A big thank you to Dr Alan Thomson, Head of Geomagnetism, British Geological Survey for an excellent and engaging talk on Space Weather. We had a full house for this one and it was clearly really well received.
Also at the meeting:
- Alan described the highlights of the night sky in March and shared some of the latest images from our Flickr group (see below).
- Andrew and Sean updated us on the success of our two recent 4-Steps programme events: Navigating the Night Sky on 18 Feb and Telescope Help Shop on 29 Feb.
- We put out another request for anyone with skills and interest in sharing astronomy with young people. We regularly get requests for help and it is something we definitely want to do.
- Andrew introduced the latest Zooniverse project, ZONIVERSE:LOFAR, which brings together two of our recent talks.
- CANCELLED: Sean mentioned the BAA Deep Sky meeting at Sheffield.
- He also mentioned the Mars Encounter for National Astronomy Week in November. We hope to do something for this so watch this space.
- CANCELLED: Professor Catherine Heymans, Professor of Astrophysics, University of Edinburgh, will give a talk on “The dark side of the Universe” at the Royal Scottish Society of Arts on 30 March (in Augustine United Church).
- Andrew gave on overview of topics that had caught his attention in astronomy and space.
- Hugh Somerville gave a short presentation on various space topics.
A National Astronomy Week (NAW) will be held in the UK from Saturday 14 November to Sunday 22 November 2020. The aim of the week is to celebrate the close approach of Mars, and to give members of the public the chance to see the Red Planet in close-up through a telescope.
Amateur and professional astronomers around the country will be holding observing events during the week. As seen through a telescope magnifying about 100 times, Mars will appear as a pale orange disc, with its markings clearly visible. It will be 80 million km away.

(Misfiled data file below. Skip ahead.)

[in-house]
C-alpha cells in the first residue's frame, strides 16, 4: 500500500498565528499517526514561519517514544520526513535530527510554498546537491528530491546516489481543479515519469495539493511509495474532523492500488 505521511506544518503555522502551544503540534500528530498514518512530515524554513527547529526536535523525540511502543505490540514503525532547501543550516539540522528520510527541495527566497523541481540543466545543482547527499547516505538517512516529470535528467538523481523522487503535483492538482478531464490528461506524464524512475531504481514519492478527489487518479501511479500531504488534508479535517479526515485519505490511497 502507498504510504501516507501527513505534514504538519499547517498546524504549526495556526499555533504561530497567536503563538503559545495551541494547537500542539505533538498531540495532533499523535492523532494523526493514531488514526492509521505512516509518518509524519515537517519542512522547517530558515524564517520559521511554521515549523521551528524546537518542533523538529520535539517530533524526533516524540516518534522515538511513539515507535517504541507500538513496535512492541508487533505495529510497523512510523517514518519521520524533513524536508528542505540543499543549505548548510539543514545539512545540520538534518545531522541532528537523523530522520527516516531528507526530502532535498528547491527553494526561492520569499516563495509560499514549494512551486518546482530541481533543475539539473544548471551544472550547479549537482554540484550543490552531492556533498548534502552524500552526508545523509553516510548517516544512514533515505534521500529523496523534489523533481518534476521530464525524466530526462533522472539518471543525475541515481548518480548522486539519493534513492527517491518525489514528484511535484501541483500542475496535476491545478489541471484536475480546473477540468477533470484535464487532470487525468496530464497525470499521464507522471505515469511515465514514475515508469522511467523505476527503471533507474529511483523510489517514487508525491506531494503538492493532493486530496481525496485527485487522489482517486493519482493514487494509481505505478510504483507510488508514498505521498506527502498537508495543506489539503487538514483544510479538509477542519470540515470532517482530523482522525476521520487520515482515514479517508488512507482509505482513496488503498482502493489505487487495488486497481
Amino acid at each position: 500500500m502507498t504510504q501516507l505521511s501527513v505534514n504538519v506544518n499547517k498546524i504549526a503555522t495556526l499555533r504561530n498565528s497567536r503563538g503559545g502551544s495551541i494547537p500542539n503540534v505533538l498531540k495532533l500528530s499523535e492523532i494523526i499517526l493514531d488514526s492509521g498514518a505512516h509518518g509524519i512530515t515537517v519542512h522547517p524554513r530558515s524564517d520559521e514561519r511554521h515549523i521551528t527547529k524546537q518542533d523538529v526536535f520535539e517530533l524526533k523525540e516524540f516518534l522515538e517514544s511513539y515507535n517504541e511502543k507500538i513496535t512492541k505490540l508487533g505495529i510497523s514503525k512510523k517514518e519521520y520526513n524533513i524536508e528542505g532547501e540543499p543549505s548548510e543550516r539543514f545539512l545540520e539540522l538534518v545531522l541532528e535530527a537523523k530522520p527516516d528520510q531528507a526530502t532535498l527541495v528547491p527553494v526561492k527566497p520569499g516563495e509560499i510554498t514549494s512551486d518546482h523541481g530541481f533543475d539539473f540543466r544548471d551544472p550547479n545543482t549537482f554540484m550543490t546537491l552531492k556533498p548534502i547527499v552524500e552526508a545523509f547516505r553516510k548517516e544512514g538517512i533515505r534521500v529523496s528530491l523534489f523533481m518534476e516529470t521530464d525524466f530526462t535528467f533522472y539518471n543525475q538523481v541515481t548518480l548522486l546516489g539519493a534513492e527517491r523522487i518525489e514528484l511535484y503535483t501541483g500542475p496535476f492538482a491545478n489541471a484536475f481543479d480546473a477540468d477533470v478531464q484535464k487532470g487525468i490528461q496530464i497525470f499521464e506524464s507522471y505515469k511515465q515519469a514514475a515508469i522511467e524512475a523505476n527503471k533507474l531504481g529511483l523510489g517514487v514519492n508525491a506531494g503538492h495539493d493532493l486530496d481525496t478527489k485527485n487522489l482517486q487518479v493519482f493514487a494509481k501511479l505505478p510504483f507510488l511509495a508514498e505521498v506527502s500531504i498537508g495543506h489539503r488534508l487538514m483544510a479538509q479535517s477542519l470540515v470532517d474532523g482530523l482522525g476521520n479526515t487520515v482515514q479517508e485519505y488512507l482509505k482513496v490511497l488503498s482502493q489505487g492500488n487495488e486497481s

Although Mars is at its closest to Earth a month earlier, at that time it is only high enough in the sky to be viewed quite late in the evening. By November it is well up in the sky during the early evening, allowing younger schoolchildren a unique opportunity to get a good view of the planet. It will not be as close again until 2033. And on that occasion it will be very low in the sky as seen from the UK.
‘We are excited that National Astronomy Week will give thousands of children and their parents the chance to see Mars in close-up’ said Lucinda Offer, chairperson of National Astronomy Week and Executive Director of the Mars Society. ‘Several space missions are being launched towards the planet this year and we are looking forward to getting some amazing results.’
British scientists are among those who are involved in experiments aboard spacecraft, in particular ESA’s ExoMars mission to put a rover, named Rosalind Franklin, on the planet next year.
As well as Mars, Jupiter, Saturn and the Moon will be on show during National Astronomy Week. Details of observing events will be posted on the NAW website,astronomyweek.org.uk. During the last NAW, over 200 events were organised around the UK, and the organisers are calling upon astronomical societies, observatories and university departments to arrange even more events this time.
About National Astronomy Week
This will be the eighth NAW. The first, held in 1981, celebrated the 200th anniversary of the discovery of Uranus from Bath by William Herschel. Others have celebrated Halley’s Comet in 1986, the very close approach of Mars in 2003 and the 400th anniversary of the first astronomical use of the telescope by English observer Thomas Harriot in 1609.
The week is supported by leading UK astronomical groups and organisations. For more information about the event please visit astronomyweek.org.uk .